10) The media and consumer capitalism (1)

In the next two sessions we will take examine the history of consumer capitalism as an economic, social and cultural model, leading towards a critical evaluation of the system in the 21st century. Our focus will be on the role of the media and telecommunications industries in consumer capitalism, and we will look in particular detail at the role of the advertising industry. The key questions addressed in these lectures are:

Suggested Reading

Lewis, J. and Boyce, T. (2009) ‘Climate Change and the Media: The Scale of the Challenge’ in  Boyce, T. and Lewis, J. Climate Change and the Media, Peter Lang

Section on Advertising  in Television Studies, the Key Concepts.

Introduction to Part 9 of  Critical Cultural Policy Studies.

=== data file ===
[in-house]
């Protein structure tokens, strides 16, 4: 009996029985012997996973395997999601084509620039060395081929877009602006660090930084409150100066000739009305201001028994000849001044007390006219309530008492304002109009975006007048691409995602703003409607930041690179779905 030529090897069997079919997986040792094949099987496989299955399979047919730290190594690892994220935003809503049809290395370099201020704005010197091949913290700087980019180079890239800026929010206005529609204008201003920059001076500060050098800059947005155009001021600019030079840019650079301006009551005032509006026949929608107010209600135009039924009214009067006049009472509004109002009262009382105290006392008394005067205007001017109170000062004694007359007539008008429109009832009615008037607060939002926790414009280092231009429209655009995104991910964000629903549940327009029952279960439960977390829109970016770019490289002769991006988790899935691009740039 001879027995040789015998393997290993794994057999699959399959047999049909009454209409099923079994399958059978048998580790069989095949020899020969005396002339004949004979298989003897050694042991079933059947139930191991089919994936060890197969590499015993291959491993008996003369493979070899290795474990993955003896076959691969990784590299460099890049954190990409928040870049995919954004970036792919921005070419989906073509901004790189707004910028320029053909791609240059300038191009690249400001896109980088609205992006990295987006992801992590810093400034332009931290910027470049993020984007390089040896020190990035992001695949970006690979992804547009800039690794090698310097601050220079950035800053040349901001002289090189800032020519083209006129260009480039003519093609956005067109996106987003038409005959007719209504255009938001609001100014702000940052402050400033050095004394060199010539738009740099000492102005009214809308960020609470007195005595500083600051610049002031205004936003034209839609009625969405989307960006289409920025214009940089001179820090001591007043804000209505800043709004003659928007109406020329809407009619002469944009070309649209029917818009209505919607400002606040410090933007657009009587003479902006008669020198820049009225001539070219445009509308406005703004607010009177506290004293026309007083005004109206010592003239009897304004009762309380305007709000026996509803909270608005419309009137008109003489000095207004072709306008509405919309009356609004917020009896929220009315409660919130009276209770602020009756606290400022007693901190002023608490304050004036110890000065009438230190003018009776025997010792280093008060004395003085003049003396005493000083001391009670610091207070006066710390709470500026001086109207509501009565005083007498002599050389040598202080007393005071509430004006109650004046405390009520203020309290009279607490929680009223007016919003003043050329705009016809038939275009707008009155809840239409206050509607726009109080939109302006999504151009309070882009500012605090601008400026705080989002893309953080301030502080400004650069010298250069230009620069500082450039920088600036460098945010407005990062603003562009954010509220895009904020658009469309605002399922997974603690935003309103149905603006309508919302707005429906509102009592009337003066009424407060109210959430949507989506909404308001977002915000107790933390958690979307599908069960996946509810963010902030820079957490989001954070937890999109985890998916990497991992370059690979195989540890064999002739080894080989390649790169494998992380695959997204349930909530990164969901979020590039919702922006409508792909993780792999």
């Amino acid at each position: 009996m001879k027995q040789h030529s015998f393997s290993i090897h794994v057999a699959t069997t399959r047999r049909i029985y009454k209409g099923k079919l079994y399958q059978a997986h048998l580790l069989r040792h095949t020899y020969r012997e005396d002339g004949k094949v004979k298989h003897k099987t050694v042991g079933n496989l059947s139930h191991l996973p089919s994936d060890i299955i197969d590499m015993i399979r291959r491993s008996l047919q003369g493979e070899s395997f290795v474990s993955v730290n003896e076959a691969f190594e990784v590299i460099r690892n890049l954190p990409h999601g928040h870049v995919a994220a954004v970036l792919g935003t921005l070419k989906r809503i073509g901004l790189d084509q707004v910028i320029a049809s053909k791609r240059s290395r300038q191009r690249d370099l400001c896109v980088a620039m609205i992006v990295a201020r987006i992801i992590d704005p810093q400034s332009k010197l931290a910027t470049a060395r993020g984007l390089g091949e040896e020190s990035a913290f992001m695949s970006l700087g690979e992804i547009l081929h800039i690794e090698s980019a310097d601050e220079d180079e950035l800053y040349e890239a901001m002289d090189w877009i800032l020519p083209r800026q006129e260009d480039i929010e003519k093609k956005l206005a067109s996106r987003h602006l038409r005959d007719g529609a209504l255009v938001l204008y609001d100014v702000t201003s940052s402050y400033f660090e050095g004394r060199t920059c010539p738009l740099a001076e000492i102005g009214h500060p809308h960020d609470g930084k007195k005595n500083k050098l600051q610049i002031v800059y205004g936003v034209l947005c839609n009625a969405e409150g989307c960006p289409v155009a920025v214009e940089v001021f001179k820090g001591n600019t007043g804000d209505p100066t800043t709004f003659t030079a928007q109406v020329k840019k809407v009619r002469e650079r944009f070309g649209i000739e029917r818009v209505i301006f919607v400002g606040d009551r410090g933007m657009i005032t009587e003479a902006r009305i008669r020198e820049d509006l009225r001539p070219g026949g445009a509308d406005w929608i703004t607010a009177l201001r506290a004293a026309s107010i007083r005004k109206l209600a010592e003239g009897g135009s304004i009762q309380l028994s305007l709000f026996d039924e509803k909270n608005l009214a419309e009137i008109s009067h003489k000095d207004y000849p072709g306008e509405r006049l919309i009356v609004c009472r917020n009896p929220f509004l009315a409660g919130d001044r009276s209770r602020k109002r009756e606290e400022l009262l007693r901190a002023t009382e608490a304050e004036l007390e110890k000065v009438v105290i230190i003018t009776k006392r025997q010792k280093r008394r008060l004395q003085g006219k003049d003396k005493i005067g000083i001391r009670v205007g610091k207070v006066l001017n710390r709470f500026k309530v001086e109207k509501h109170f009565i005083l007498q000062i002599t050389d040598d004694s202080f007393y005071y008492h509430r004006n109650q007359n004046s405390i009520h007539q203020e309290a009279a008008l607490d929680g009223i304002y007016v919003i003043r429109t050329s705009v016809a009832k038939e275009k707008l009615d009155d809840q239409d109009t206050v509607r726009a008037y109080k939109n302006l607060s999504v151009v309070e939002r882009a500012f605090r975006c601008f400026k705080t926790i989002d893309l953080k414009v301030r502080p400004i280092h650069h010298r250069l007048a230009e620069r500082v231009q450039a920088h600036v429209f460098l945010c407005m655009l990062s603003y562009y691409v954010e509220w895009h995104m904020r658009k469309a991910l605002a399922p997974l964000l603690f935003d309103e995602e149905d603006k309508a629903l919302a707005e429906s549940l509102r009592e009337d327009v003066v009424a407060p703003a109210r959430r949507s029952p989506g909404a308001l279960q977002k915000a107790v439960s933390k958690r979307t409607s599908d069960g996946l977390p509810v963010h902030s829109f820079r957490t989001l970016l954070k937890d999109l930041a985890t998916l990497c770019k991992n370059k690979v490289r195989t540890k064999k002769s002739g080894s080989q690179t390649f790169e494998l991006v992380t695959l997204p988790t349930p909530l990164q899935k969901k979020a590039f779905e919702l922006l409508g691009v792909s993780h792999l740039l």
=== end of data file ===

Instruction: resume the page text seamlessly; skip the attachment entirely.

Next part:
D. Kellner ‘Advertising and Consumer Culture’ in Questioning the Media – A Critical Introduction.

T.H. Qualter. (1997) ‘The Social Role of Advertising’ in T. O’Sullivan and Y. Jewkes, The Media Studies Reader, Arnold.

Section on Globalisation in Television Studies, the Key Concepts.

Chapter 10 from Media/Society: Industries, Images and Audiences.

D. Demac and L. Sung, ‘New Communication Terchnologies and Deregulation’ in Questioning the Media – A Critical Introduction.

E. Herman and R. McChesney, (1997) Global Media, Cassell.

Chapter 19 of  Critical Cultural Policy Studies.

H. Schiller (2000) ‘Digitised capitalism: what has changed?’ in  H. Tumber (ed.) Media Power, Professionals and Policies, Routledge. 

11)  The media and consumer capitalism (2)

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Essential Reading and Resource List